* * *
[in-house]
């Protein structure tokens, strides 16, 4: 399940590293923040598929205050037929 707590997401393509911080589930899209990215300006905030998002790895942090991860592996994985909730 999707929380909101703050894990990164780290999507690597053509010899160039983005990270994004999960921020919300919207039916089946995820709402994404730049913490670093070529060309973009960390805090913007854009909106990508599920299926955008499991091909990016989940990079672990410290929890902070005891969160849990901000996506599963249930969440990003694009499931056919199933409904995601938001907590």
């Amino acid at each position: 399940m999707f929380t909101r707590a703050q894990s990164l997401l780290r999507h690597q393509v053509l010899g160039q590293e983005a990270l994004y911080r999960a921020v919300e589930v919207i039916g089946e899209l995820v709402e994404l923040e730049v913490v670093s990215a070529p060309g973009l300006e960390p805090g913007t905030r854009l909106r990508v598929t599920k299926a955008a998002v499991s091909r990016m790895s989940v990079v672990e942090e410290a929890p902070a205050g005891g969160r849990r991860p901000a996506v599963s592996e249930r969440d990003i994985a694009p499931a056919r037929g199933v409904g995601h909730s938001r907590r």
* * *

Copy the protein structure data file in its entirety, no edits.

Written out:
[in-house]
């Protein structure tokens, strides 16, 4: 399940590293923040598929205050037929 707590997401393509911080589930899209990215300006905030998002790895942090991860592996994985909730 999707929380909101703050894990990164780290999507690597053509010899160039983005990270994004999960921020919300919207039916089946995820709402994404730049913490670093070529060309973009960390805090913007854009909106990508599920299926955008499991091909990016989940990079672990410290929890902070005891969160849990901000996506599963249930969440990003694009499931056919199933409904995601938001907590």
């Amino acid at each position: 399940m999707f929380t909101r707590a703050q894990s990164l997401l780290r999507h690597q393509v053509l010899g160039q590293e983005a990270l994004y911080r999960a921020v919300e589930v919207i039916g089946e899209l995820v709402e994404l923040e730049v913490v670093s990215a070529p060309g973009l300006e960390p805090g913007t905030r854009l909106r990508v598929t599920k299926a955008a998002v499991s091909r990016m790895s989940v990079v672990e942090e410290a929890p902070a205050g005891g969160r849990r991860p901000a996506v599963s592996e249930r969440d990003i994985a694009p499931a056919r037929g199933v409904g995601h909730s938001r907590r």